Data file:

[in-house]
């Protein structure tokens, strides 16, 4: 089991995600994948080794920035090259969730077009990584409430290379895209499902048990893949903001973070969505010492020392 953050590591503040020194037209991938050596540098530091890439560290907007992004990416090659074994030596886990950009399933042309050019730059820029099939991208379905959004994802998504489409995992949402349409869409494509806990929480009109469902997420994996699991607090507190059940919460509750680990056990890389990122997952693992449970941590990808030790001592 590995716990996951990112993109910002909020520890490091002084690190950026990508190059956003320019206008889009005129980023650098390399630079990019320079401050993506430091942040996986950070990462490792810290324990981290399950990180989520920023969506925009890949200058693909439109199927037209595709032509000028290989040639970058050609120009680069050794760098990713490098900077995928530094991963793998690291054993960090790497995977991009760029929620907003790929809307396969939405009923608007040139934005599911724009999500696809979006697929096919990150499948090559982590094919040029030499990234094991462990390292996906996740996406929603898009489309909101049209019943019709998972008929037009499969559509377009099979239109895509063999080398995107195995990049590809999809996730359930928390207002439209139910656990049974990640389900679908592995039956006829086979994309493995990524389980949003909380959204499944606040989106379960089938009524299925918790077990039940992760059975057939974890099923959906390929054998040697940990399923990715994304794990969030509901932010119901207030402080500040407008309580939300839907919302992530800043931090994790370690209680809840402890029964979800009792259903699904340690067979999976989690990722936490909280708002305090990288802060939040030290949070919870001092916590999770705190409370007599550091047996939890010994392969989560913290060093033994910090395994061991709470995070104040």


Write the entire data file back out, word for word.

[in-house]
């Protein structure tokens, strides 16, 4: 089991995600994948080794920035090259969730077009990584409430290379895209499902048990893949903001973070969505010492020392 953050590591503040020194037209991938050596540098530091890439560290907007992004990416090659074994030596886990950009399933042309050019730059820029099939991208379905959004994802998504489409995992949402349409869409494509806990929480009109469902997420994996699991607090507190059940919460509750680990056990890389990122997952693992449970941590990808030790001592 590995716990996951990112993109910002909020520890490091002084690190950026990508190059956003320019206008889009005129980023650098390399630079990019320079401050993506430091942040996986950070990462490792810290324990981290399950990180989520920023969506925009890949200058693909439109199927037209595709032509000028290989040639970058050609120009680069050794760098990713490098900077995928530094991963793998690291054993960090790497995977991009760029929620907003790929809307396969939405009923608007040139934005599911724009999500696809979006697929096919990150499948090559982590094919040029030499990234094991462990390292996906996740996406929603898009489309909101049209019943019709998972008929037009499969559509377009099979239109895509063999080398995107195995990049590809999809996730359930928390207002439209139910656990049974990640389900679908592995039956006829086979994309493995990524389980949003909380959204499944606040989106379960089938009524299925918790077990039940992760059975057939974890099923959906390929054998040697940990399923990715994304794990969030509901932010119901207030402080500040407008309580939300839907919302992530800043931090994790370690209680809840402890029964979800009792259903699904340690067979999976989690990722936490909280708002305090990288802060939040030290949070919870001092916590999770705190409370007599550091047996939890010994392969989560913290060093033994910090395994061991709470995070104040």